A Man Called Ove, a Swedish dramedy-heartwarmer based on the bestselling book by Fredrik Backman, first debuted even years ago. It was about a grouchy elderly widower who yells at everyone on his street, enforces the neighborhood watch-style parking and recycling laws, and continually attempts suicide.
These attempts are repeatedly thwarted when Ove witnesses a neighbor breaching a bylaw outside his house and can’t help but run outside to protest. But when a nerdy, nice-natured young couple decides to move in next door and insist on being friends with Ove, their artless friendship allows Ove to finally let go of his suppressed anguish and find redemption.
The role of Ove was originally performed by Rolf Lassgrd (Wallander on Swedish television), and in this Hollywood version by playwright David Magee and director Marc Forster, Ove is now played by Tom Hanks, renamed Otto. Mariana Trevino and Manuel Garcia-Rulfo portray the lovable, new neighbors.
Hanks’ portrayal accentuates and colors the original curmudgeon, and his star power ratchets up the drama and makes the narrative more understandable. However, because it’s Hanks, we never for a second think that he’ll be that nasty (or that miserable) for very long.
The endearing Hanks will undoubtedly return soon, and it does so as the sorrowful tale of his deceased wife is revealed in a poignant flashback.
However, she is always a lifeless cypher and never a compelling person. Otto will, of course, be the absolute cutest of all. He has a striking short haircut and an expressionless, open face. Gump rather than grumble.
The absurd attempts at suicide, however, pose the same shocking and perplexing tonal error as in the original, which is where the actual issues lie. Newspapers are severely constrained in what they may write about this; not so with film, which is (rightly) given creative latitude.
However, in the moments in which Hanks purchases the tools from a hardware store haggle with the manager over the alteration, and then humorously has to forsake his plan in order to reprimand someone… Being strangely emotional from the start, it’s not serious enough to do credit to the subject, dark enough for scabrous black humor, or witty enough for comedy of any kind.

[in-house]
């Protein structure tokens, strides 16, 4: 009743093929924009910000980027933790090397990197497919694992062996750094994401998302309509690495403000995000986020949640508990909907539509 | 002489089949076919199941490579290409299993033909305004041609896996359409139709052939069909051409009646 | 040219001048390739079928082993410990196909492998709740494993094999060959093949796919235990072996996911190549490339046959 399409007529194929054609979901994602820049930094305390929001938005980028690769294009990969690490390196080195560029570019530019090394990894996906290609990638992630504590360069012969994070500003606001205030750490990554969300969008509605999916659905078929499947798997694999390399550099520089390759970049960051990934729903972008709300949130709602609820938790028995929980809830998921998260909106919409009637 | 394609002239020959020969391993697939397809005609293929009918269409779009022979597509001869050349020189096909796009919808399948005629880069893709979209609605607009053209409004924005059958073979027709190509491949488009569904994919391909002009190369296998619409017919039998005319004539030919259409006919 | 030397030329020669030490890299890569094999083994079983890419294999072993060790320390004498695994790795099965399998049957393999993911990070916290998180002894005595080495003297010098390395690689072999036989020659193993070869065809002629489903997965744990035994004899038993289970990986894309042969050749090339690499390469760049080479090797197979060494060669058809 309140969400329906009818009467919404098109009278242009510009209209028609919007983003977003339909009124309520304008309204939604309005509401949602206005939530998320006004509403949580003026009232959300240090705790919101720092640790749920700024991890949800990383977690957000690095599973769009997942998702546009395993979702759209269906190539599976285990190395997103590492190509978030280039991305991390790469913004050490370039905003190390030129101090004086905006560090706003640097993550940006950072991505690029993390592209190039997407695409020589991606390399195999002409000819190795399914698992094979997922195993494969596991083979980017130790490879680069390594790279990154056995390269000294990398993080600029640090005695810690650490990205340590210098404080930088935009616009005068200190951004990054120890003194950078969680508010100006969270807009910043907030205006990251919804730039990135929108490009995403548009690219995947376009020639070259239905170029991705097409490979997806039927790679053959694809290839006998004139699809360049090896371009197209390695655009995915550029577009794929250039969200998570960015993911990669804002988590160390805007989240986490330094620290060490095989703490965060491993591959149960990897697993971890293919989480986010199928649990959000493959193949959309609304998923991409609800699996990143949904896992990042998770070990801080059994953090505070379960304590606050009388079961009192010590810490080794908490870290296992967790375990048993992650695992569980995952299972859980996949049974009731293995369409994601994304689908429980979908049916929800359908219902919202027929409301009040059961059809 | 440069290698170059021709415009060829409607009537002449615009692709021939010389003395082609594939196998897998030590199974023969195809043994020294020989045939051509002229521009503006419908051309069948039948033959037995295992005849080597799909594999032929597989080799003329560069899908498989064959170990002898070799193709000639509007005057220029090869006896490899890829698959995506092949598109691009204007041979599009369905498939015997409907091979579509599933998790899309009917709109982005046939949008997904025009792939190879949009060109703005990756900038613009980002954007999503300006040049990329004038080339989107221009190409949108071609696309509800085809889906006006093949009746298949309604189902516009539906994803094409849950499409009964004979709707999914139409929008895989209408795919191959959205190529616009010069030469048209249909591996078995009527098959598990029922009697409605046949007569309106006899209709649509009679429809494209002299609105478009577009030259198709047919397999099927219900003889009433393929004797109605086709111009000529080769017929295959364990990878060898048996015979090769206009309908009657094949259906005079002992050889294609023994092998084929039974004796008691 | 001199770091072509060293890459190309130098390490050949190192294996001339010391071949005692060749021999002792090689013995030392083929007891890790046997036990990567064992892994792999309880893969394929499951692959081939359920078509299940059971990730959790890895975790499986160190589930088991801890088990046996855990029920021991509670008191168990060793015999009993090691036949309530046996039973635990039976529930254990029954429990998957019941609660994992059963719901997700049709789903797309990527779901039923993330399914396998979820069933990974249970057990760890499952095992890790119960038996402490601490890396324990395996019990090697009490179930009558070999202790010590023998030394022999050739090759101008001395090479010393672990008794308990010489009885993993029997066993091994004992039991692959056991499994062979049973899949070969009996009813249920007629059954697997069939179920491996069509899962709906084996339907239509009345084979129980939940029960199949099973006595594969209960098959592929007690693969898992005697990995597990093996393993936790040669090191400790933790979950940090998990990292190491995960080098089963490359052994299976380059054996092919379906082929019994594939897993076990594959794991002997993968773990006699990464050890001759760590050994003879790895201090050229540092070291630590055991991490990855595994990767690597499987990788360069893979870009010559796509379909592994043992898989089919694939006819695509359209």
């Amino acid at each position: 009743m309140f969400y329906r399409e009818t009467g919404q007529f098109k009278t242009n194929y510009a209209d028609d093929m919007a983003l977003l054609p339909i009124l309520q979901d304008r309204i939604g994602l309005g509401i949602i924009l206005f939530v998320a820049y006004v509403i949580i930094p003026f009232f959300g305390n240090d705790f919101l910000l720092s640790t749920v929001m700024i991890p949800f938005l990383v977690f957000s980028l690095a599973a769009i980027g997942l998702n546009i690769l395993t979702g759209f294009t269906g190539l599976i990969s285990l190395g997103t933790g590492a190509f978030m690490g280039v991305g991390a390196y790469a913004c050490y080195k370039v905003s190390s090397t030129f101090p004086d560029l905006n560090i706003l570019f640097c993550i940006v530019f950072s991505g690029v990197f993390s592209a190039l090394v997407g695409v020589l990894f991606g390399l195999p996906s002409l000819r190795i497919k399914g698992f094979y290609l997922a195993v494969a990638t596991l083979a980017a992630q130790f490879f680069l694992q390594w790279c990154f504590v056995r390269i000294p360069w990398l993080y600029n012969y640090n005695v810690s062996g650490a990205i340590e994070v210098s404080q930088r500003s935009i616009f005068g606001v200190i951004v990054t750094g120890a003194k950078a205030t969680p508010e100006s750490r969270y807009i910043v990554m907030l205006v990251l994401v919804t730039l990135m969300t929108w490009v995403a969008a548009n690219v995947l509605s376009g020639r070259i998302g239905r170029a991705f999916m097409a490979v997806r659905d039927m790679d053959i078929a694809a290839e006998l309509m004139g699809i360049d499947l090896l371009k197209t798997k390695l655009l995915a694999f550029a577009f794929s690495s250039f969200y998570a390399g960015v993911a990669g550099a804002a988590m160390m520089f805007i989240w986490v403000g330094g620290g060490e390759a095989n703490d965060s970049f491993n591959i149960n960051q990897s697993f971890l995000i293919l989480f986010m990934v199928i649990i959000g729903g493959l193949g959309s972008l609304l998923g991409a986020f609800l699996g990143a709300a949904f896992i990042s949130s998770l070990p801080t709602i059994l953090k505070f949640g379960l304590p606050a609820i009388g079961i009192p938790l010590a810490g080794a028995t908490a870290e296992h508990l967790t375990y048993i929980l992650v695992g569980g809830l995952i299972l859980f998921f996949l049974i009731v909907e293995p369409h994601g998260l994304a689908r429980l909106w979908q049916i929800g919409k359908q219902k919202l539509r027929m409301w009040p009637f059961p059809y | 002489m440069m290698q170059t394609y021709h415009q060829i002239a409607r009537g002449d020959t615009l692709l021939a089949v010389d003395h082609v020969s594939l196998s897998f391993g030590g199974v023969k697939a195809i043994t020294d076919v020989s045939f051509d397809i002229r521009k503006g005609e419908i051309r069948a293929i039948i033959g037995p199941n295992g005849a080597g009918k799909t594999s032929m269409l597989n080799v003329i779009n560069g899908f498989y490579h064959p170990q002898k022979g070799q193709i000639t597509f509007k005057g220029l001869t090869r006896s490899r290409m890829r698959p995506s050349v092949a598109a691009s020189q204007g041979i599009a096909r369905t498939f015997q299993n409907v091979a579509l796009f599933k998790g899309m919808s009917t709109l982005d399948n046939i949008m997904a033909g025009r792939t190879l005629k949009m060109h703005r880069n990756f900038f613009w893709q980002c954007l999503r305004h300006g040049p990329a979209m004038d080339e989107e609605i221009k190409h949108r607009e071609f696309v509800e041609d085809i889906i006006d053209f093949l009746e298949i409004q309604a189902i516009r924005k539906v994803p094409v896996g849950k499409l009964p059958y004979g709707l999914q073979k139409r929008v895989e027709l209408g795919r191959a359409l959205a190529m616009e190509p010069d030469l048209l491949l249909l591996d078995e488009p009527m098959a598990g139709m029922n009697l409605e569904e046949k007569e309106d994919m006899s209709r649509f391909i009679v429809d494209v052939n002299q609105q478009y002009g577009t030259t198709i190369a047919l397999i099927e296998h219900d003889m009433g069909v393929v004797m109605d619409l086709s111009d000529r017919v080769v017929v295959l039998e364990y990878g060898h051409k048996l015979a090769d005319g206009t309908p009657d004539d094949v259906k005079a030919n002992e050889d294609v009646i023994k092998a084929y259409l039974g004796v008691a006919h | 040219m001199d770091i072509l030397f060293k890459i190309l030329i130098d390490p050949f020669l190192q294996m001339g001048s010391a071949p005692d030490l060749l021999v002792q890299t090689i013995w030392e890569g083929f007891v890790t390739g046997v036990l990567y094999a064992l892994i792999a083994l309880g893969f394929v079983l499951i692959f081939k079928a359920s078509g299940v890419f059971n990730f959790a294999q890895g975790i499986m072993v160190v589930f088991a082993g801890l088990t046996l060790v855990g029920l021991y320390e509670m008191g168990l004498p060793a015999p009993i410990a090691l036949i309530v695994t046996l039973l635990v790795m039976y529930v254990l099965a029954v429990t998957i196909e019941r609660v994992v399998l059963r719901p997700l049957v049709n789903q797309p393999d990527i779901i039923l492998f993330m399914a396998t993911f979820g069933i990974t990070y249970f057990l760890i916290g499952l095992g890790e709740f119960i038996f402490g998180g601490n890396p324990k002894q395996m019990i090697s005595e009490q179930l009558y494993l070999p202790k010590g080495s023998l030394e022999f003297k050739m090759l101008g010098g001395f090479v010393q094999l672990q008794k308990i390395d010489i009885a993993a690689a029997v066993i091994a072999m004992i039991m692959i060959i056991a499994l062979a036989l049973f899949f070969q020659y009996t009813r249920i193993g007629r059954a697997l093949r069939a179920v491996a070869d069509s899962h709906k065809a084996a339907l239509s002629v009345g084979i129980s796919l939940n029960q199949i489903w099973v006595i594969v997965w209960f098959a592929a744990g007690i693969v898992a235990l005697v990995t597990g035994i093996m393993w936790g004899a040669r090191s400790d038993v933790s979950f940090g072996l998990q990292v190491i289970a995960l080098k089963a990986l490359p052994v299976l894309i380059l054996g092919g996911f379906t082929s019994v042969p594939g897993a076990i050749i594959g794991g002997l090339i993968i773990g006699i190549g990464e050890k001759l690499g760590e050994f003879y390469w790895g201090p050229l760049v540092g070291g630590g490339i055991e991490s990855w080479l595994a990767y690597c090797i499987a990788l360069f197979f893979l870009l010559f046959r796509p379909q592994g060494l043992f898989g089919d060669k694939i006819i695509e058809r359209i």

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The film otherwise stays very true to the original’s format, despite the fact that the gay adolescent boy Ove helped in the previous film is now trans. Hanks carries the movie thanks to his charisma and easy-going manner when speaking to the camera, yet this peculiar movie never fully comes to life.
The Humor and Heart of “a Man Called Otto” Was Lost in the Translation
Moments that were very important in the book, like when the local kids gave the hero a loving nickname, aren’t as important in the movie because they happen so quickly. When Hanks tries to smile at the beginning of Act Two, nothing feels earned.
Even worse, the emotionally closed-off Ove is given a lazy makeover by the screenwriters. To keep some of Backman’s great writing in the narration, Otto is no longer the quiet, serious type.
Instead, he’s a chatterbox who’s always ready to talk too much. In A Man Named Otto, nothing changes.
It’s basically a call-and-response as if the healing power of community happened overnight or the soul-crushing weight of grief could be shed as easily as a winter coat. A Man Called Otto is, to be honest, rude.
Forster doesn’t think his audience will like the story of a real jerk who finds a reason to live again. Maybe he doesn’t believe that American audiences will be able to sit through all of Ove’s heartbreak as a young man in order to see him shine as a senior.
Any way you look at it, Magee’s script makes Ove less of a jerk and more of a grump. Less is at stake. Side stories are cut out to save time or keep things light, but this makes the main story less interesting.
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Even Otto’s favorite sparring partner, a pregnant, nosy immigrant (played by the energetic Mariana Treviso) who keeps pounding on the walls he’s built and his front door, gets a happy makeover. Lots of sugary smiles make up for her rough edges.